Pointe Shoes Complicate Biomechanics of Ballet

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Pointe shoes, which elongate a dancer’s legs and accentuate the beauty of classical ballet technique, come with their own set of biomechanical principles—and their own set of risk factors for lower extremity injury.

Ballet has intrigued audiences around the world for centuries with its combination of athleticism and elegance. This Western classical dance form originated in aristocratic Italy in the fifteenth century.1 Ballet was later introduced in France, where it gained popularity under the rule of Louis XIV after he established the first school of dance,L’Academie Royal de la Danse, in 1661.1,2 Pierre Buchamps, the king’s choreographer, refined the five basic positions of dance and the concept of turnout (external rotation of the feet to an ideal 180o), which form the basis of dance today (Figure 1).3 George Balanchine is credited with bringing ballet to America centuries later when he opened The School of American Ballet in New York City in 1934.1

Of all of the dance forms, ballet is perhaps the most mystifying because the professional ballerinas perform en pointe, French for “on pointe” (Figure 2), or on the tips of the toes. Generally, men do not perform on pointe. However, at least two companies of all male ballet dancers have performed traditionally female roles wearing tutus and pointe shoes, the St. Petersburg National Male Ballet andLes Ballet Trockadero de Monte Carlo.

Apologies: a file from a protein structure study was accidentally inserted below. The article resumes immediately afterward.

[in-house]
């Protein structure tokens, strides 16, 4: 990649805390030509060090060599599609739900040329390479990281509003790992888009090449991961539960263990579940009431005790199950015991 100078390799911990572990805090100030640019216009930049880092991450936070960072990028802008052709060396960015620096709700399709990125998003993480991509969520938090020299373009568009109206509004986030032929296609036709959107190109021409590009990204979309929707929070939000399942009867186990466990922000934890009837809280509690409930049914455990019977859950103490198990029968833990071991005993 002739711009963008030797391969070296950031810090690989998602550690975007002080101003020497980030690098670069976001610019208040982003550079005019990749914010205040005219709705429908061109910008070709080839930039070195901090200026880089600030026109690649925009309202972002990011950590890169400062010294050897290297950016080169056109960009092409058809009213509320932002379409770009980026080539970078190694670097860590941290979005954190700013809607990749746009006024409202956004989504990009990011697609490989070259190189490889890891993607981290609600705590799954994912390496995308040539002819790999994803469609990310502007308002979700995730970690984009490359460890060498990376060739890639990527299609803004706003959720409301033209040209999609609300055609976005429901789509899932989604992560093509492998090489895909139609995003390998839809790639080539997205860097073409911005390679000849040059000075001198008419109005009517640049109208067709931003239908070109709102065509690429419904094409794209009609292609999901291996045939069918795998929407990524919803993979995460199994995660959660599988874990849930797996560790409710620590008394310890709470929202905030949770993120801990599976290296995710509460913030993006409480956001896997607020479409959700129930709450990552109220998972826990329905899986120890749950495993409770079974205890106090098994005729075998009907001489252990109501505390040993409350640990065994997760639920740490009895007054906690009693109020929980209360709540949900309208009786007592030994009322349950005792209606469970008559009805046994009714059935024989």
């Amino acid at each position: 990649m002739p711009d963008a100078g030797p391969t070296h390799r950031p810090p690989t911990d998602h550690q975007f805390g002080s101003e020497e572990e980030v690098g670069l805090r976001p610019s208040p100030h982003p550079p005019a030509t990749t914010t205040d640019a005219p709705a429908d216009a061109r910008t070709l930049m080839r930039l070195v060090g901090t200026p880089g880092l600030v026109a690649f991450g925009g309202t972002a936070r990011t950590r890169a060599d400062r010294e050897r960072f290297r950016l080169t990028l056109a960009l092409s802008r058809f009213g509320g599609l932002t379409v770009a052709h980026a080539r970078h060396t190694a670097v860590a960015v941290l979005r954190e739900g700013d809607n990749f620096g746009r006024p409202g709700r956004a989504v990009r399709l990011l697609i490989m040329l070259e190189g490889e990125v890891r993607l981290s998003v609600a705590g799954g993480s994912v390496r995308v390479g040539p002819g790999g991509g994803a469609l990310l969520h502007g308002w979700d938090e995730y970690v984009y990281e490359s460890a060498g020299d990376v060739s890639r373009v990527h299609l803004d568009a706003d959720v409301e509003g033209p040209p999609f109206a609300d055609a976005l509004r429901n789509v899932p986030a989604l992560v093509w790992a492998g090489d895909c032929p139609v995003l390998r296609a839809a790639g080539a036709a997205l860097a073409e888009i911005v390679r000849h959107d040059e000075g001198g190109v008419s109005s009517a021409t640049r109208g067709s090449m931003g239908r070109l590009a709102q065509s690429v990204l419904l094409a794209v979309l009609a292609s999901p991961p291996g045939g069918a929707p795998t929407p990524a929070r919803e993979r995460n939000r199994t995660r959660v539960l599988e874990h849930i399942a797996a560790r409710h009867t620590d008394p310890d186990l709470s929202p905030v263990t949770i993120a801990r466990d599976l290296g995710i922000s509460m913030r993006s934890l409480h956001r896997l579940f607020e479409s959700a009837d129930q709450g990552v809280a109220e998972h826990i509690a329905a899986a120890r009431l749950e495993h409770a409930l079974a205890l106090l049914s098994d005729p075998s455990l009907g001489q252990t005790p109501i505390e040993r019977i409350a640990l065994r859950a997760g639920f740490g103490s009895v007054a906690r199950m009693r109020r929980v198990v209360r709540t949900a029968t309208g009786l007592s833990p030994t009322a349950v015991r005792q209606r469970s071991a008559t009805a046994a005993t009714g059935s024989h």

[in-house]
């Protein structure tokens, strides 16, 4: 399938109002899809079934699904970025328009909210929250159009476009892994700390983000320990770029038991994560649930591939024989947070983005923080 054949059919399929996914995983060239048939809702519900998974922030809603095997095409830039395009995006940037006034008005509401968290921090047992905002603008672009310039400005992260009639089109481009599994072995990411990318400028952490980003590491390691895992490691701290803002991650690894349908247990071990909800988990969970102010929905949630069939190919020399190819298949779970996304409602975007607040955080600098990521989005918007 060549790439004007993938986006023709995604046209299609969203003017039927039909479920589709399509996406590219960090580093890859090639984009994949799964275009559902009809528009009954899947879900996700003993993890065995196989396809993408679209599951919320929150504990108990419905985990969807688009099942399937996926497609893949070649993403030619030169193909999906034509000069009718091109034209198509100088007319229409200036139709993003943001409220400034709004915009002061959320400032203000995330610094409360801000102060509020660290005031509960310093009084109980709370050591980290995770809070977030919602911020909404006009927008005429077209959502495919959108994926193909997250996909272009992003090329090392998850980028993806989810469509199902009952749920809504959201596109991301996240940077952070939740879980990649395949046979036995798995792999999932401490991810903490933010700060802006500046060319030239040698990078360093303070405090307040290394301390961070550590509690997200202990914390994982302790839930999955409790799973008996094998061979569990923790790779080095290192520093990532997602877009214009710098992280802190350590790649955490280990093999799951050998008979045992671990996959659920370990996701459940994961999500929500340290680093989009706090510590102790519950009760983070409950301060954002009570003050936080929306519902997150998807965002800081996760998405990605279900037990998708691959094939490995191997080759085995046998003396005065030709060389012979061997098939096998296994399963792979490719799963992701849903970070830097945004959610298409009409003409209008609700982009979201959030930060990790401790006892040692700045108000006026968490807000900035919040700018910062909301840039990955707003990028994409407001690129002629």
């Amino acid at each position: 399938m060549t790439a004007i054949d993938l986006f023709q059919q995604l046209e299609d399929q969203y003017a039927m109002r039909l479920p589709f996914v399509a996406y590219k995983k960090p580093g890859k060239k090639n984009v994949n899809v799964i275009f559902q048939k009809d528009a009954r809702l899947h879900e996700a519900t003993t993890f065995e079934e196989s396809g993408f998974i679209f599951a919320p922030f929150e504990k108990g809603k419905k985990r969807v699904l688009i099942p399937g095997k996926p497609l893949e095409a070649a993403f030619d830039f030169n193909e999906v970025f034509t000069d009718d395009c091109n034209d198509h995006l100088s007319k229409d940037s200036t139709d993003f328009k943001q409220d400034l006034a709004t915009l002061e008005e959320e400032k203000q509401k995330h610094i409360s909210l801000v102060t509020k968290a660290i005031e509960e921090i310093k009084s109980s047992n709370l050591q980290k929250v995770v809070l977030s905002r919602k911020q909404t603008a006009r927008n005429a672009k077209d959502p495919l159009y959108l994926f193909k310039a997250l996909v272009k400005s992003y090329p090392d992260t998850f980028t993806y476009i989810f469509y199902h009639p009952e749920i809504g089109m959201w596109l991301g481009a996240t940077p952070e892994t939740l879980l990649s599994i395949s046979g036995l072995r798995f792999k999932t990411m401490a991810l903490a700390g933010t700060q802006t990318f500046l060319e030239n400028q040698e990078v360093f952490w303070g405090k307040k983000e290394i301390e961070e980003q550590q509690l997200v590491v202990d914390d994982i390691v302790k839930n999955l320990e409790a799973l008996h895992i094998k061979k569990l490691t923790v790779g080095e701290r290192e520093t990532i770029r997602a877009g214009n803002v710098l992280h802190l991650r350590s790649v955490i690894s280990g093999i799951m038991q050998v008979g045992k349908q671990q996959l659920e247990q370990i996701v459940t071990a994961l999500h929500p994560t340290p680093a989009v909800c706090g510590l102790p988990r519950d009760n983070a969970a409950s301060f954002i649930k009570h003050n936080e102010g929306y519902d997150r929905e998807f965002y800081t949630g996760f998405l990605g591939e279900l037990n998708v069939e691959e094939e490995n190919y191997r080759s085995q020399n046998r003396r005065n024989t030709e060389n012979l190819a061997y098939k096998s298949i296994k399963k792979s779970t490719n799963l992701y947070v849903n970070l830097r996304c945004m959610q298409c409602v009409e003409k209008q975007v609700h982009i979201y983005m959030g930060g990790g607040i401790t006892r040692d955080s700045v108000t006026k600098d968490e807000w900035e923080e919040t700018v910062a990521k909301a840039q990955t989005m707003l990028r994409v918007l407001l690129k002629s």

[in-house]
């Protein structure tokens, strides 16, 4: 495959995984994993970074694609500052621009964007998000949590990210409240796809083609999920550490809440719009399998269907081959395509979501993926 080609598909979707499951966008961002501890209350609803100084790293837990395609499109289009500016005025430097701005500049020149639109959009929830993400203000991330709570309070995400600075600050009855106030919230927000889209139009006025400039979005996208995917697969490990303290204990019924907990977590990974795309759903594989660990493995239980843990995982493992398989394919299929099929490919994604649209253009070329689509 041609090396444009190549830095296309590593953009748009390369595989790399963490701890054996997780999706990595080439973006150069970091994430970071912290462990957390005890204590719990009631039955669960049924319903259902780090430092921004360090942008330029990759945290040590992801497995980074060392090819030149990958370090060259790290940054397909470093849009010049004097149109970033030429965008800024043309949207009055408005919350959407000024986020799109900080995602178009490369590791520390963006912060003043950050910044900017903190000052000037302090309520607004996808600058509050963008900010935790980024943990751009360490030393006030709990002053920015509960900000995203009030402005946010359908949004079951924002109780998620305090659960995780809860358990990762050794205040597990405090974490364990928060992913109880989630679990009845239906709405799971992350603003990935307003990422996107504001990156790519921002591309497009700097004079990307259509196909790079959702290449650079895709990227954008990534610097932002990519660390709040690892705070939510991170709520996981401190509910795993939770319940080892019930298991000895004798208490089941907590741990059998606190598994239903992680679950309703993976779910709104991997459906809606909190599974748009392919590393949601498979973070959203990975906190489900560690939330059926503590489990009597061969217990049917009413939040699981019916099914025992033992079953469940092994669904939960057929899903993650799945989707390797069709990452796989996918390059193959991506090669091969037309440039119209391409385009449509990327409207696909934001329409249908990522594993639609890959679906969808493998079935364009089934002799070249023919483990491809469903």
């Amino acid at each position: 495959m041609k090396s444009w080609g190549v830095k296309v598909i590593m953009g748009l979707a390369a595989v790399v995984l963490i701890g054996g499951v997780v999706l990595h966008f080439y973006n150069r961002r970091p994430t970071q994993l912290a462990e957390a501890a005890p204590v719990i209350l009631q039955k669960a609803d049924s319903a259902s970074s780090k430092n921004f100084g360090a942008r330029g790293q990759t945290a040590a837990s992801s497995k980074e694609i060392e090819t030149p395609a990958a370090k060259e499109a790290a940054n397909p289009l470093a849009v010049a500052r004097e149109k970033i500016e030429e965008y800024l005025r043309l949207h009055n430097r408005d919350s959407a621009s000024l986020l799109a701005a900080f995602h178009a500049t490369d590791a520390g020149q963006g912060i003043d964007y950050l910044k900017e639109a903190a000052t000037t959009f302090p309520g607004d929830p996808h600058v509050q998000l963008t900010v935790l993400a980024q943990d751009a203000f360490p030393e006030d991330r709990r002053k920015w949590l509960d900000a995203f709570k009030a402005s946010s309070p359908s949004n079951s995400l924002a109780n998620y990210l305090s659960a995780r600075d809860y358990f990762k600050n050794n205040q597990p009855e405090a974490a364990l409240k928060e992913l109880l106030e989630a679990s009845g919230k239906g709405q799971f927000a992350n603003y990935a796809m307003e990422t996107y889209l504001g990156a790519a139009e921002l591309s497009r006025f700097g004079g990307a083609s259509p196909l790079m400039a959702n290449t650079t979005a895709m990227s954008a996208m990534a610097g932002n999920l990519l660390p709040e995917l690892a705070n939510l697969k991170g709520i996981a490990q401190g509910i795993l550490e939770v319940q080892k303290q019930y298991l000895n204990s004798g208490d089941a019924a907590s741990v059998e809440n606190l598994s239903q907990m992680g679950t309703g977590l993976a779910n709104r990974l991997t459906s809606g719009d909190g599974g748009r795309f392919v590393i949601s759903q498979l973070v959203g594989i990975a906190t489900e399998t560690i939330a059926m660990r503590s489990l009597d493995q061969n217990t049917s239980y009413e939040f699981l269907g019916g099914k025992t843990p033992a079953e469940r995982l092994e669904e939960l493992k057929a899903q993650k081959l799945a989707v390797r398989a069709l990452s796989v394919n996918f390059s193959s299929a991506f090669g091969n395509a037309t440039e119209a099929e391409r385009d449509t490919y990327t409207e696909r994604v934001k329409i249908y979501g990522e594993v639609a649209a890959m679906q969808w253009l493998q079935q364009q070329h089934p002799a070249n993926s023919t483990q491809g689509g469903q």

The idea of dancing on the toe tips may date back to 1799 when Charles Didelot invented a flying machine that allowed actors and dancers to take off and land from the tips of their toes. Sparse records indicate that dancing on pointe originates from either England or France between 1815 and 1835.2,4The first definitive records are from 1832 when ballerina Marie Taglioni danced on pointe during the first performance of La Sylphide in Paris and Amalia Brugnoli danced on pointe in London.2,4 The first known turn performed in pointe shoes was in 1833 by Pauline Montessu in Paris.4

Read the full article at http://lermagazine.com/article/pointe-shoes-complicate-biomechanics-of-ballet.


References
  1. Shah S. Caring for the dancer: special considerations for the performer and troupe. Curr Sports Med Rep 2008;7(3):128-132.
  2. Shah S. Determining a young dancer’s readiness for dancing on pointe. Curr Sports Med Rep 2009;8(6):295-299.
  3. Nixon JE. Injuries to the neck and upper extremities of dancers. Clin Sports Med 1983;2(3):459-473.
  4. Barringer J, Schlesinger S. The Pointe Book. Pennington, NJ: Princeton Book Company;1991.
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